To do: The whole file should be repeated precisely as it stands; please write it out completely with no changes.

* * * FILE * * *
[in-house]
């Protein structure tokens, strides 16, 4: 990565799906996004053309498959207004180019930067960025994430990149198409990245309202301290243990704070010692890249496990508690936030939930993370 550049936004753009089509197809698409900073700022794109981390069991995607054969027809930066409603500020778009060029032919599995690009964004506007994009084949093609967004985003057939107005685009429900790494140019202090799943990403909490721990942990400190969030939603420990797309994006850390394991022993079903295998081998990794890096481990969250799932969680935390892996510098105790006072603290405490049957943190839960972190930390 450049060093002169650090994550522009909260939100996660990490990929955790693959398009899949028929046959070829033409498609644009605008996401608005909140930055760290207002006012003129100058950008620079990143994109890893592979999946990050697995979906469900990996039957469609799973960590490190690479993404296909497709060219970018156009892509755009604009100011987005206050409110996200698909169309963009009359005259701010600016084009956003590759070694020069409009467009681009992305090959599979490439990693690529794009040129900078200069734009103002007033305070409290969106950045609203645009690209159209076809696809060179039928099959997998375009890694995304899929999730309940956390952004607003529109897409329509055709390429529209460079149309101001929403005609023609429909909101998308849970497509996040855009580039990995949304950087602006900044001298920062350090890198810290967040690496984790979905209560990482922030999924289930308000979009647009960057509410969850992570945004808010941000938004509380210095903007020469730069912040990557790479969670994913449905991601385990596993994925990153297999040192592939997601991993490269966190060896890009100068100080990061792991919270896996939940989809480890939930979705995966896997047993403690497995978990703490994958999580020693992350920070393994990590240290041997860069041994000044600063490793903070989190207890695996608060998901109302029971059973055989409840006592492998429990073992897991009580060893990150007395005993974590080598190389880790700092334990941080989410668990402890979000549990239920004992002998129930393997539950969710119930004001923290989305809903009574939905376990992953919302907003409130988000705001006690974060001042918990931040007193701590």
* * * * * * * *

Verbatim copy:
[in-house]
């Protein structure tokens, strides 16, 4: 990565799906996004053309498959207004180019930067960025994430990149198409990245309202301290243990704070010692890249496990508690936030939930993370 550049936004753009089509197809698409900073700022794109981390069991995607054969027809930066409603500020778009060029032919599995690009964004506007994009084949093609967004985003057939107005685009429900790494140019202090799943990403909490721990942990400190969030939603420990797309994006850390394991022993079903295998081998990794890096481990969250799932969680935390892996510098105790006072603290405490049957943190839960972190930390 450049060093002169650090994550522009909260939100996660990490990929955790693959398009899949028929046959070829033409498609644009605008996401608005909140930055760290207002006012003129100058950008620079990143994109890893592979999946990050697995979906469900990996039957469609799973960590490190690479993404296909497709060219970018156009892509755009604009100011987005206050409110996200698909169309963009009359005259701010600016084009956003590759070694020069409009467009681009992305090959599979490439990693690529794009040129900078200069734009103002007033305070409290969106950045609203645009690209159209076809696809060179039928099959997998375009890694995304899929999730309940956390952004607003529109897409329509055709390429529209460079149309101001929403005609023609429909909101998308849970497509996040855009580039990995949304950087602006900044001298920062350090890198810290967040690496984790979905209560990482922030999924289930308000979009647009960057509410969850992570945004808010941000938004509380210095903007020469730069912040990557790479969670994913449905991601385990596993994925990153297999040192592939997601991993490269966190060896890009100068100080990061792991919270896996939940989809480890939930979705995966896997047993403690497995978990703490994958999580020693992350920070393994990590240290041997860069041994000044600063490793903070989190207890695996608060998901109302029971059973055989409840006592492998429990073992897991009580060893990150007395005993974590080598190389880790700092334990941080989410668990402890979000549990239920004992002998129930393997539950969710119930004001923290989305809903009574939905376990992953919302907003409130988000705001006690974060001042918990931040007193701590």